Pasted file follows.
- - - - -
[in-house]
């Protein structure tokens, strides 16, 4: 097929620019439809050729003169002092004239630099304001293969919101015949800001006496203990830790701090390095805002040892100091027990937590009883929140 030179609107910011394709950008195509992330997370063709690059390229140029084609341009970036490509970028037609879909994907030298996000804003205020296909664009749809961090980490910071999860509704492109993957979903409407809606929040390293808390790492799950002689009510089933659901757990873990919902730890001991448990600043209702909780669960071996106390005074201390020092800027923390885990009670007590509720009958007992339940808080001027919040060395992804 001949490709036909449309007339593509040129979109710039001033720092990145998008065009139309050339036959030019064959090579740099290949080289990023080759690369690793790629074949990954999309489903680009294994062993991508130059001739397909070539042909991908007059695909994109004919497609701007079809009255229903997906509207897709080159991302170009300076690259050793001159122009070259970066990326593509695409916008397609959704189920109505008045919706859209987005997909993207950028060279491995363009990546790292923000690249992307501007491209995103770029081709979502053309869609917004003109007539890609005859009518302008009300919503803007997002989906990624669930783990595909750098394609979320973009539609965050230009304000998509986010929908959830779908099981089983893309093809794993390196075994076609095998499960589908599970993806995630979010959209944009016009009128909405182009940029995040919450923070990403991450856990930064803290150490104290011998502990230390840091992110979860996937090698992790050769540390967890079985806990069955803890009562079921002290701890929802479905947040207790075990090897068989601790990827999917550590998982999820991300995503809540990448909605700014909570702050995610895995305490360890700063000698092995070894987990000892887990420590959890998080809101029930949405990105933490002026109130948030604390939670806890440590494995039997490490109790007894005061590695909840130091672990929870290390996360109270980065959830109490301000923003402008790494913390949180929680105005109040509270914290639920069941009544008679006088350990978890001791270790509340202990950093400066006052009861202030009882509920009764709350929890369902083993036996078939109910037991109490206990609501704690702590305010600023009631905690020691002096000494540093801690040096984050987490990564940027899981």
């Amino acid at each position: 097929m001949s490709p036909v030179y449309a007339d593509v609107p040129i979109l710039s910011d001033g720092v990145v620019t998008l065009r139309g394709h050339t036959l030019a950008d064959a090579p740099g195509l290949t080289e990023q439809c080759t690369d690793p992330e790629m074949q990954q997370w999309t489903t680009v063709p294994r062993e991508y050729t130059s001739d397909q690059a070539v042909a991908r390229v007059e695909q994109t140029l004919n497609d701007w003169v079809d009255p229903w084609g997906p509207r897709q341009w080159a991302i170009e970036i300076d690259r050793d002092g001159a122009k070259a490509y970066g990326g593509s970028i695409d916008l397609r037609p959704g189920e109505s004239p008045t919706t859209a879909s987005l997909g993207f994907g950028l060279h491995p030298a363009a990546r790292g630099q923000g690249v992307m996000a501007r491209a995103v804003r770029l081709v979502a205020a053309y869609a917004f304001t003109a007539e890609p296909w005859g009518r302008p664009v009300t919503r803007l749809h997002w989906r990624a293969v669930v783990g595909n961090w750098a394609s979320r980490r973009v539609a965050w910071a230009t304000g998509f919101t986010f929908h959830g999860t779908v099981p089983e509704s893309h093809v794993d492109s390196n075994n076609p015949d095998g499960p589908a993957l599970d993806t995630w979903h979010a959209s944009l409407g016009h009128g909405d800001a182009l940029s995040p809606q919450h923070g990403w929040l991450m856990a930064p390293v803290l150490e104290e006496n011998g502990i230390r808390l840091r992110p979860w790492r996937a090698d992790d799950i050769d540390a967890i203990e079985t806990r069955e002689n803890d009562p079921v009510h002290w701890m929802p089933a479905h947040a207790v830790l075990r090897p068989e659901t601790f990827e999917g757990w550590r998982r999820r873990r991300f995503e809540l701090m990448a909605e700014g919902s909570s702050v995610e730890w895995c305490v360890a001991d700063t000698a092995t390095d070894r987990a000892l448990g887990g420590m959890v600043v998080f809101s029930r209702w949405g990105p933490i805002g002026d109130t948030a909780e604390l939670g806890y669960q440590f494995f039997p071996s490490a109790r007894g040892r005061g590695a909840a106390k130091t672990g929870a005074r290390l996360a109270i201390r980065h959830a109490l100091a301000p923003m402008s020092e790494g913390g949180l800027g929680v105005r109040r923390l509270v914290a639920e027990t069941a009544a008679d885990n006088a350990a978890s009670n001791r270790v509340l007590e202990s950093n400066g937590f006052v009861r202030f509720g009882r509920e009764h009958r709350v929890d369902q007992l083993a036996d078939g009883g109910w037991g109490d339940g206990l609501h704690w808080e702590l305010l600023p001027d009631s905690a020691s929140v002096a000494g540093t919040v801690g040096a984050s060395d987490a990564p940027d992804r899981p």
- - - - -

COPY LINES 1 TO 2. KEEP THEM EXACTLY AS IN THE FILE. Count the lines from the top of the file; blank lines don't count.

[in-house]
């Protein structure tokens, strides 16, 4: 097929620019439809050729003169002092004239630099304001293969919101015949800001006496203990830790701090390095805002040892100091027990937590009883929140 030179609107910011394709950008195509992330997370063709690059390229140029084609341009970036490509970028037609879909994907030298996000804003205020296909664009749809961090980490910071999860509704492109993957979903409407809606929040390293808390790492799950002689009510089933659901757990873990919902730890001991448990600043209702909780669960071996106390005074201390020092800027923390885990009670007590509720009958007992339940808080001027919040060395992804 001949490709036909449309007339593509040129979109710039001033720092990145998008065009139309050339036959030019064959090579740099290949080289990023080759690369690793790629074949990954999309489903680009294994062993991508130059001739397909070539042909991908007059695909994109004919497609701007079809009255229903997906509207897709080159991302170009300076690259050793001159122009070259970066990326593509695409916008397609959704189920109505008045919706859209987005997909993207950028060279491995363009990546790292923000690249992307501007491209995103770029081709979502053309869609917004003109007539890609005859009518302008009300919503803007997002989906990624669930783990595909750098394609979320973009539609965050230009304000998509986010929908959830779908099981089983893309093809794993390196075994076609095998499960589908599970993806995630979010959209944009016009009128909405182009940029995040919450923070990403991450856990930064803290150490104290011998502990230390840091992110979860996937090698992790050769540390967890079985806990069955803890009562079921002290701890929802479905947040207790075990090897068989601790990827999917550590998982999820991300995503809540990448909605700014909570702050995610895995305490360890700063000698092995070894987990000892887990420590959890998080809101029930949405990105933490002026109130948030604390939670806890440590494995039997490490109790007894005061590695909840130091672990929870290390996360109270980065959830109490301000923003402008790494913390949180929680105005109040509270914290639920069941009544008679006088350990978890001791270790509340202990950093400066006052009861202030009882509920009764709350929890369902083993036996078939109910037991109490206990609501704690702590305010600023009631905690020691002096000494540093801690040096984050987490990564940027899981």